Evaporative coolers use a substantial amount of water, which could present a problem during times of drought. Depending on the severity of the drought and how much water your cooler uses, you may want to look into the following options:

  • Install a thermostat and timer on your cooler so it only operates when necessary.
  • Use a two-speed blow motor. Operating at low-speed uses less water and is more energy efficient.
  • Inspect your cooler monthly and perform maintenance as necessary to be sure that your cooler is operating efficiently.
  • Use alternative methods of cooling, including fans or an air conditioner if you have one. (However, be sure not to precool air using an evaporative cooler before turning on an air conditioner. This causes the air conditioner to use more energy).
  • Install a bleed-off clamp on your bleed line to limit the amount of water drained. This could save 4 to 14 gallons per hour depending on your system!
  • Re-use bleed water in your yard for irrigation. (But don’t forget to adjust your current sprinkling schedule appropriately!)
El Paso Water is currently promoting water
Figure 1: El Paso Water is currently promoting water restriction clamps for their customers. Bend the metal and slide plastic tubing into clamp. Tighten screw into desired position.

In addition, below are some “Cool Rules” developed by Water Wise of the University of Arizona Cooperative Extension for saving water during a drought.

  • Be brave, delay turning on your cooler until the outside temperature reaches 85 degrees rather than turning it on when it is 79 degrees. You will use 50% less water.
  • Turn on the water pump a few minutes before turning on the fan. This saturates the pads first, making your cooler more efficient.
  • Open a window a crack in the rooms you are cooling. This will draw the cooled air through these spaces.
  • Use ceiling fans to circulate air within your home.
  • In the evenings, operate your cooler fan without the water pump. Cool air will be moved through your house without using any water.

Evaporative Cooler Water Use

Evaporative coolers use a substantial amount of water to run. Systems with bleed valves and sump dump systems use the most water. This should be taken into consideration in areas where water is expensive or in short supply.

A study conducted by the University of Arizona’s Office of Arid Lands Studies at the request of the city of Phoenix tried to quantify exactly how much water is used by evaporative coolers. The study found that average daily water use was 66 gallons per day, or 14,000 gallons per year (212 days of cooling). Coolers without a bleed valve used an average of 3.5 gallons per hour, while the coolers with a bleed valve used 10.5 gallons per hour. The percentage of household water used by the coolers was 25.8% for households without air conditioning, and 15.8% for all houses. On average, coolers ran 2,100 hours during the summer (Karpiscak et. al. 1998). Similar results were found in a study conducted in El Paso, Texas (Tarquin 1999).

Average water use (gal/hr) Average run time (hr/yr)Yearly water use (gal/yr)*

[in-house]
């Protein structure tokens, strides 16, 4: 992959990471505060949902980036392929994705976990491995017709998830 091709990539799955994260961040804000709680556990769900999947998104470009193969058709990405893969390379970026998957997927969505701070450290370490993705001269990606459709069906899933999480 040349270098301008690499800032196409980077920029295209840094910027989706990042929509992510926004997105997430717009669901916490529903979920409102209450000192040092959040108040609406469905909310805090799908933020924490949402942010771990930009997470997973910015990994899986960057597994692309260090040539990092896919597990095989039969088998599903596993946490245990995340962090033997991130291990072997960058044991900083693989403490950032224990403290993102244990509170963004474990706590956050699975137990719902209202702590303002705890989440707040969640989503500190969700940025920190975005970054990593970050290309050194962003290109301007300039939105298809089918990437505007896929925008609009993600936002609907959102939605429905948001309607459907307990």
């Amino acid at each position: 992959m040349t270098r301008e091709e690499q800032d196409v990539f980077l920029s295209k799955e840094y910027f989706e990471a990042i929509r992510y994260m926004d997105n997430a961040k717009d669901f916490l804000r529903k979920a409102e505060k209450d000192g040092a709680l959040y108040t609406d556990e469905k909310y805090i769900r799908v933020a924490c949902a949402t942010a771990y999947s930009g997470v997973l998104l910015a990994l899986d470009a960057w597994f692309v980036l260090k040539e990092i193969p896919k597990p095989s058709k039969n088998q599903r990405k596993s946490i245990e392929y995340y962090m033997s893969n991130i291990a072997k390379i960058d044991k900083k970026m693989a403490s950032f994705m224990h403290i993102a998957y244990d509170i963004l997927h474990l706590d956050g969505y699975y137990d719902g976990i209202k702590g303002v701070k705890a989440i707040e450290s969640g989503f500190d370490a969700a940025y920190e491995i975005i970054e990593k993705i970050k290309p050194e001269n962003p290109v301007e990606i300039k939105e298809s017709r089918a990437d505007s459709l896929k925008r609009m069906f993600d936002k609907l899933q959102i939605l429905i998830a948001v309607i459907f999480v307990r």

Without bleed3.52,1007,350
With bleed10.52,10022,050

*Extrapolated from Karpiscak et. al. 1998 study.
Source: Karpiscak et. al. 1998

In general, the amount of water used by your evaporative cooler will depend upon its size, air movement, and the relative humidity of the air. All things being equal, a 4500 CFM cooler uses less water than a 6000 CFM cooler. However, the most important difference is water usage rates for evaporative coolers is the use of bleed water.

Thermostats and timers can be utilized to decrease the amount of water (and energy) used by evaporative coolers. A thermostat can be set to a certain temperature so that the evaporative cooler is only used when necessary. In addition, timers can be used so that the evaporative cooler can turn on just before residents get home.

Tim Caldwell

Tim Caldwell works as both a writer and author and enjoys writing articles on many different topics. He specializes especially in topics concerning Environmental Conservation. Caldwell graduated from Taft Junior College.
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Debbie
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Debbie

Window swamp coolers – 5500-5900 cfm – bleed off 1.5 to 3 gallons per hour. If you restrict the bleed off, mineral deposits will build up and the cooler will not work efficiently and will need to be replaced more often. It is very easy to use the bleed off water for other things, water for pets, plants, washing patios, whatever. To suggest to use an air conditioner over a swamp cooler to save water is ridiculous. Energy is at a premium also. We live in Vegas, and to even think of turning on the cooler before it’s over 87… Read more »

Gino
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Gino

Turning the Swamp off and running AC made no sense to me either. I had a house in Phoenix with central swamp cooling (which worked well into July-ish) and 1 large AC window unit in the living room which sort of kept the house cool if we shut down the Swamp and exterior windows, kept all of the interior doors open, ran fans, etc. It was always TWICE the cost of running swamp. Needless to say, we avoided AC until we just couldn’t stand it anymore. Also, I understand that Swamps “use” water to run, (as in they add to… Read more »